State Treasurer Terry Hayes has resolved a standoff with Gov. Paul LePage that imperiled dozens of transportation projects and the jobs they create during Maine’s short construction season.

Hayes and LePage both issued statements Wednesday acknowledging that they had settled their differences on the process that will be used in the future to hire a bond agent – the person who brings state bonds to market.

Hayes said she has agreed to re-issue a request for proposal in July seeking a new bond sales agent. The governor commended Hayes for her action, which will keep the projects put out to bid by the Department of Transportation on track for completion this summer and fall.

“It is absolutely critical the state supports our construction industry, and I appreciate Treasurer Hayes’ cooperation with me to ensure these jobs are not jeopardized,” LePage said in a statement. “This was never a political disagreement; rather it was a procedural one.

“Most importantly, Mainers can now get to work on improving our roads, bridges, and other infrastructure that is so vital to our economy.”

Three weeks ago, Hayes said that the governor ordered the Maine Department of Transportation to not solicit bids for transportation projects, taking the step after he criticized Hayes for writing an RFP that he said favored big law firms from out of state.

Hayes issued the request for proposals to hire the bond agent with stipulations that the winning bidder have experience as a bond agent in other states, a condition she deemed necessary because of the complicated nature of the bond work and the possible exposure to Maine taxpayers if it’s mishandled. Bond agents are considered specialists within the legal industry.

But the governor said those stipulations unnecessarily excluded Maine law firms, and he said he heard from some of them that wanted a chance to bid on the work. In protest, LePage refused to give Hayes the amount of bonds to be sold in June. Without a specific amount, the bonds could not be sold and construction companies could not be awarded contracts.

Portland-based Preti Flaherty was the only other law firm that bid on the request for proposals to act as bond counsel for 2017. The contract was eventually awarded to Locke Lord LLP, a Texas law firm that has functioned as the state’s bond agent since 2004.

Hayes said Locke Lord Boston office was hired to serve as the state’s bond sales agent. Locke Lord’s website says it is an international firm with offices in several major U.S. cities, as well as Hong Kong and London.

Hayes, who has announced that she will run as an independent candidate for governor in 2018, denies that the RFP process favored or excluded any law firm from entering a bid for the $80,000 contract, adding in a telephone interview Wednesday that the bid proposal requirements were standard stock.

“There is nothing new here. This is all a figment of the governor’s imagination,” Hayes said.

Hayes sent a letter to LePage on Wednesday in which she notified him that she would re-issue the Treasury Department’s RFP for bond counsel during the week of July 10, but only after the “successful completion of the June 2017 general obligation bond sale.”

“It is important to note that Treasury is offering this resolution to the current political conflict because of the need to resume the routine construction schedule to enhance public safety and to put Mainers and Maine companies back to work,” Hayes said in her letter.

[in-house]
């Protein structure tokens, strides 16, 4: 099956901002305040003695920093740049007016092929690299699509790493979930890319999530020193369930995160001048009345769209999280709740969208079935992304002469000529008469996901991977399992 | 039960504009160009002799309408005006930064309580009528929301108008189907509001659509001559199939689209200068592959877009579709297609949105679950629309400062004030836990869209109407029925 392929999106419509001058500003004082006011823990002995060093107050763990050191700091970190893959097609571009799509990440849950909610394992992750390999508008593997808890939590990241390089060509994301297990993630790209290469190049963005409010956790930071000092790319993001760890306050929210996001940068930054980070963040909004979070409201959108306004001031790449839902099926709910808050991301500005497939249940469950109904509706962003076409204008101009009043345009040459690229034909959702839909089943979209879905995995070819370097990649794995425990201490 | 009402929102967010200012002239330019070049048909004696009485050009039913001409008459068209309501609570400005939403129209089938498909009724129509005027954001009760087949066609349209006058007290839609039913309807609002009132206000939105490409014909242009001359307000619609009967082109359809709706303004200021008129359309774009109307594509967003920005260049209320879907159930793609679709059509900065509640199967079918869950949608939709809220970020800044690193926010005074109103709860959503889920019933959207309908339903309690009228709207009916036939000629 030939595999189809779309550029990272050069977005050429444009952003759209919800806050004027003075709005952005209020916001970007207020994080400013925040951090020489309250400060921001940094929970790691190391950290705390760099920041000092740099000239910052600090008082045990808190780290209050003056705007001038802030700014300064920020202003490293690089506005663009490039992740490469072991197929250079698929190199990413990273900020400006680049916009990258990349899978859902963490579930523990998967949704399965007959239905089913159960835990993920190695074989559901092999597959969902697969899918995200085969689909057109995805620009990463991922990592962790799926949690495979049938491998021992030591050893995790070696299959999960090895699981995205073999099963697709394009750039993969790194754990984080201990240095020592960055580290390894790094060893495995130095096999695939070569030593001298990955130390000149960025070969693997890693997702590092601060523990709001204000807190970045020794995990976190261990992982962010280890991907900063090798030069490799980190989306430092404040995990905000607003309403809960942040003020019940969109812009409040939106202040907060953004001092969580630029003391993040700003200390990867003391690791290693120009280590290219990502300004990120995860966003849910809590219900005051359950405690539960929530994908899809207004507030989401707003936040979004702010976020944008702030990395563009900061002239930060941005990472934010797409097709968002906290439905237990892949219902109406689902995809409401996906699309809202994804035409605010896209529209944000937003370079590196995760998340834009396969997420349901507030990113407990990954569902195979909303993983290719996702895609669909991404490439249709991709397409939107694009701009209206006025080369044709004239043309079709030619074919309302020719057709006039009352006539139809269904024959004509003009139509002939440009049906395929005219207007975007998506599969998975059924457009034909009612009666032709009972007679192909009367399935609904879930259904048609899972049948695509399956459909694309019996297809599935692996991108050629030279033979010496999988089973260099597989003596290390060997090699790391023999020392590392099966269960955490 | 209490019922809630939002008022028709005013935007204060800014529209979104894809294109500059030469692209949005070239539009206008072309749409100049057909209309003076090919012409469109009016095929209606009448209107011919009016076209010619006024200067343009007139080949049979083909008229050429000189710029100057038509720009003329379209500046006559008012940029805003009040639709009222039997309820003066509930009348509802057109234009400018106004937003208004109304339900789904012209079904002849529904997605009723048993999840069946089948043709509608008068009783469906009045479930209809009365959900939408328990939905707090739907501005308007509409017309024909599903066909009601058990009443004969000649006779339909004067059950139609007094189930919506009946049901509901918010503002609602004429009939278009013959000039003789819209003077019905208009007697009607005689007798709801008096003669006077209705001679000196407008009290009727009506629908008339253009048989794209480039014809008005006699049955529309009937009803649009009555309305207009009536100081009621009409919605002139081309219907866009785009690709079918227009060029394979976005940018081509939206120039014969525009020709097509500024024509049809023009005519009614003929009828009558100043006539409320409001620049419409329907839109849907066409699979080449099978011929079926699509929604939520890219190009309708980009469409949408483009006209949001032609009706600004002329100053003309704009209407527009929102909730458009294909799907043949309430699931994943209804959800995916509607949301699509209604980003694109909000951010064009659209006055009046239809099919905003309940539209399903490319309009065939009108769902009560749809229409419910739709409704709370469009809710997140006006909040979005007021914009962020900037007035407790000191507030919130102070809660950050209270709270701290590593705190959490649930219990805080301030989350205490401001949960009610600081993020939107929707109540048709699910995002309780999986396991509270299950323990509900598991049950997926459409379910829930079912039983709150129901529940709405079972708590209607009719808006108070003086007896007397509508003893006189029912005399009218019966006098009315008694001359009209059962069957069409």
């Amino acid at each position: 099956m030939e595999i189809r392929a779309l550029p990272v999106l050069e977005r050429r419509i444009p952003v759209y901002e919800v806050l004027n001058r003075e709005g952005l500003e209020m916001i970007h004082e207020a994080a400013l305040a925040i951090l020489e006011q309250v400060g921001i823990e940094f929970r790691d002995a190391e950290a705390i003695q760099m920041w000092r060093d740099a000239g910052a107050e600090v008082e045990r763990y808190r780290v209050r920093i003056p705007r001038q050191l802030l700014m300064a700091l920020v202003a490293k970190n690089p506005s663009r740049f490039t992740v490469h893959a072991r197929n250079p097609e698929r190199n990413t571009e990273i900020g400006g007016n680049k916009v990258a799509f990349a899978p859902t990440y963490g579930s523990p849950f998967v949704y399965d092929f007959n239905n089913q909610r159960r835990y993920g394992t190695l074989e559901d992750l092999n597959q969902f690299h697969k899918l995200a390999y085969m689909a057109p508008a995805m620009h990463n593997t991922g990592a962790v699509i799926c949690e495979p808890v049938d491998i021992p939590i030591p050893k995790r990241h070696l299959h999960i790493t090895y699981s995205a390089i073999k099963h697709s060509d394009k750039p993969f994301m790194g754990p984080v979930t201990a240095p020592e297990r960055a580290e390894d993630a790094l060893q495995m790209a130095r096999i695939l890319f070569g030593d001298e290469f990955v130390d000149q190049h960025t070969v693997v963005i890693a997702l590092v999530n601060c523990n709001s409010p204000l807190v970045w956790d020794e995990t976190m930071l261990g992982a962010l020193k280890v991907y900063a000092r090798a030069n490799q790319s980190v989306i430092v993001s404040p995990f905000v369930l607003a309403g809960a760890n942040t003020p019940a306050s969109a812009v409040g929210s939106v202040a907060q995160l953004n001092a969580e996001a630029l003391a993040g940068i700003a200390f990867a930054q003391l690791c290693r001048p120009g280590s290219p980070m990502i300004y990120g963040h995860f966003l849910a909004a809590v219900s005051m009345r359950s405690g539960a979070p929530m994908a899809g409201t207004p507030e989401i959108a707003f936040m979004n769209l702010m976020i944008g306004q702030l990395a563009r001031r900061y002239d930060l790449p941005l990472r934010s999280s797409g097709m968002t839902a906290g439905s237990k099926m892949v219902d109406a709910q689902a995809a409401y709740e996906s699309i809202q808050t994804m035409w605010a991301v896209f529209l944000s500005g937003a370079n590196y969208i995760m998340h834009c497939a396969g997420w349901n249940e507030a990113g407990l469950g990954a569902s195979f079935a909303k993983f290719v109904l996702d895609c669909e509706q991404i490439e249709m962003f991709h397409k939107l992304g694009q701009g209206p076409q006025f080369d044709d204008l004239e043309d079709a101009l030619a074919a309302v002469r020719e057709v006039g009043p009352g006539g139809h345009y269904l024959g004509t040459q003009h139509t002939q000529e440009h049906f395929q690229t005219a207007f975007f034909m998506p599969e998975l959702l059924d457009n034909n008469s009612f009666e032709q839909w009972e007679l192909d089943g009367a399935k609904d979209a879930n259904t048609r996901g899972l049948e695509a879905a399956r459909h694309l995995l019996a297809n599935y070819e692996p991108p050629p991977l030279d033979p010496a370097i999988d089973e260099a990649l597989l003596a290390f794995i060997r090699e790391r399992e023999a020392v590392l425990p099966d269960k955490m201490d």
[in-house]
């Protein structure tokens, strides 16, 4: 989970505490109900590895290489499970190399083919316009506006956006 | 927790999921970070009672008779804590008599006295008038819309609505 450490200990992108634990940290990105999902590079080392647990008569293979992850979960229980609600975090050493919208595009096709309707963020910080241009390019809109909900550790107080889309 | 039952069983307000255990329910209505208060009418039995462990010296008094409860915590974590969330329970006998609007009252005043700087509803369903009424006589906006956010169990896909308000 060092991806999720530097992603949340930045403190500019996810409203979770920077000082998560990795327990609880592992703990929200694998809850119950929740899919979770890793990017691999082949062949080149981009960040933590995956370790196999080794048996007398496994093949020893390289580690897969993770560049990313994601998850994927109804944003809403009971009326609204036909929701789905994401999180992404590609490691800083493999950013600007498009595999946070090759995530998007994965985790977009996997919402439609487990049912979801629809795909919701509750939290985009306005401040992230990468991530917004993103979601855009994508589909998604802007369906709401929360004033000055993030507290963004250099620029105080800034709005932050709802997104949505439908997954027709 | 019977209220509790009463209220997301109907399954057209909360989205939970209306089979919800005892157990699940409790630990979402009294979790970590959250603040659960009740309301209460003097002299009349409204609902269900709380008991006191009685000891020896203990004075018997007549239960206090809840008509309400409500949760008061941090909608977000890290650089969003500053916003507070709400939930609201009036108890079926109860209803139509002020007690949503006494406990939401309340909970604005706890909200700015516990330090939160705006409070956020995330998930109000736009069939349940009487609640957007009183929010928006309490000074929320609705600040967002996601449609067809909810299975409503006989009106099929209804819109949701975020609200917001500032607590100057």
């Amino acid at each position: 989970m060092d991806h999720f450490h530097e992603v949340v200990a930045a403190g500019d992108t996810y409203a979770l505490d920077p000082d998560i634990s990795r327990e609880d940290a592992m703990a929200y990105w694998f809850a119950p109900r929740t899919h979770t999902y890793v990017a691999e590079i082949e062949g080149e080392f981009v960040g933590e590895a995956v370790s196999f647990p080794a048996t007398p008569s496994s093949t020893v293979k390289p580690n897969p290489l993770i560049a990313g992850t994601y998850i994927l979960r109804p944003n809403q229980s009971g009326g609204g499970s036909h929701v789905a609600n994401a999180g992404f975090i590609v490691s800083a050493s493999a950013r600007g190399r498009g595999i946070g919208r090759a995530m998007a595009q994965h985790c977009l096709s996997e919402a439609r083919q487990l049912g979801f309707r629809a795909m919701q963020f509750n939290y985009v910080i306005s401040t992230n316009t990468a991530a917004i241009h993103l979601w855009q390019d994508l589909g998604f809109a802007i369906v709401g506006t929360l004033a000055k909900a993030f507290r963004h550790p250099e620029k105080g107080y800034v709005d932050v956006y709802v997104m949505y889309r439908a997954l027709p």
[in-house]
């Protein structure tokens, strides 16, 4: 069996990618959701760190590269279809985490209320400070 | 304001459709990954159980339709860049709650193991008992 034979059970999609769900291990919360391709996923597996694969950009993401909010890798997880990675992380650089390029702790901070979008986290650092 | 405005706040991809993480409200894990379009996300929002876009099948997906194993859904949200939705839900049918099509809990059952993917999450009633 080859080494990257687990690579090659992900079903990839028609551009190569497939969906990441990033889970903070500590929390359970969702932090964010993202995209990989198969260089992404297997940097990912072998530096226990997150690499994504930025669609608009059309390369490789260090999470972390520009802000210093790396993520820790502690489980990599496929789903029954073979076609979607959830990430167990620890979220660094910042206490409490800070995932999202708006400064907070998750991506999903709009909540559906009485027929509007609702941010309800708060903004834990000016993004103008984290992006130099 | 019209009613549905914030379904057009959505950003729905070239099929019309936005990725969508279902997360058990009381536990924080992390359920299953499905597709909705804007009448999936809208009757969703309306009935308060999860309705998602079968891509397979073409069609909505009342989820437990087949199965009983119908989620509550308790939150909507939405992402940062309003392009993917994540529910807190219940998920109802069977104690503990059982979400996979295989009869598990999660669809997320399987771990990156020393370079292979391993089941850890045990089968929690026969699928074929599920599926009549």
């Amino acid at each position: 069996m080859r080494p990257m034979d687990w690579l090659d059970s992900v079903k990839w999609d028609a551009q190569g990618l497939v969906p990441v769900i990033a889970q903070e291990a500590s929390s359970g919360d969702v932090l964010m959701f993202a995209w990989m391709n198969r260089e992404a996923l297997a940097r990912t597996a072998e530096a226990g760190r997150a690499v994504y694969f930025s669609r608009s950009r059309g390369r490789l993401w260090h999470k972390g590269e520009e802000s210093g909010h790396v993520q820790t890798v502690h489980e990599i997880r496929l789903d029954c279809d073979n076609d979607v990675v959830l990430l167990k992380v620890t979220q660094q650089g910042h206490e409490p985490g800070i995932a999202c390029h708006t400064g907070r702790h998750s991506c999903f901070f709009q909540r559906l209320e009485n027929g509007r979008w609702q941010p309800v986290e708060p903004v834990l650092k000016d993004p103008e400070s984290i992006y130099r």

“Treasury stands by the integrity of the RFP process and outcome from earlier this year, but makes this concession solely because delaying or canceling the transportation construction season is contrary to everyone’s best interests.”

The state could sell up to $110 million in voter-approved bonds – the majority of which will be spent on state transportation projects, Hayes said. Maine also is eligible to receive an additional $500 million in federal and matching local funds for transportation projects.

Hayes said the $110 million bond includes funds for transportation projects, clean water projects and Land for Maine’s Future projects, among others.

Hayes expects to find out Thursday the exact amount of bonds that can be sold during the first week in June. The bond amount has to be authorized by the governor.

Ted Talbot, spokesman for the Maine Department of Transportation, said Hayes’ action will allow the department to begin accepting bids on transportation projects on May 17. Talbot does not expect the delayed start to negatively affect projects.

“All the projects that were scheduled to be done this summer will proceed as planned,” Talbot said Wednesday night.

Talbot said the end to the stalemate is good news because of Maine’s weather-dependent construction season, which is short compared to many parts of the country. Road paving, for example, starts in the spring and ends in November.

The dispute also sparked alarm within Maine’s building trades.

Matt Marks, CEO of Associated General Contractors of Maine, praised Hayes for resolving the matter quickly. He said the Department of Transportation has started to sign contracts for the winners of project bids and will restart a normal bid schedule.

His members lobbied both sides intensely in the last few days to come to a quick resolution, Marks said. Now they are breathing a sigh of relief that they can go back to business as usual.

“Our fear was, if this went into next week, you could see the work window decrease,” Marks said. “Because the deal was done in a timely fashion, it means we are not going to lose any jobs and kick them off into next year.”

Dennis Hoey can be contacted at 791-6365 or at:

[email protected]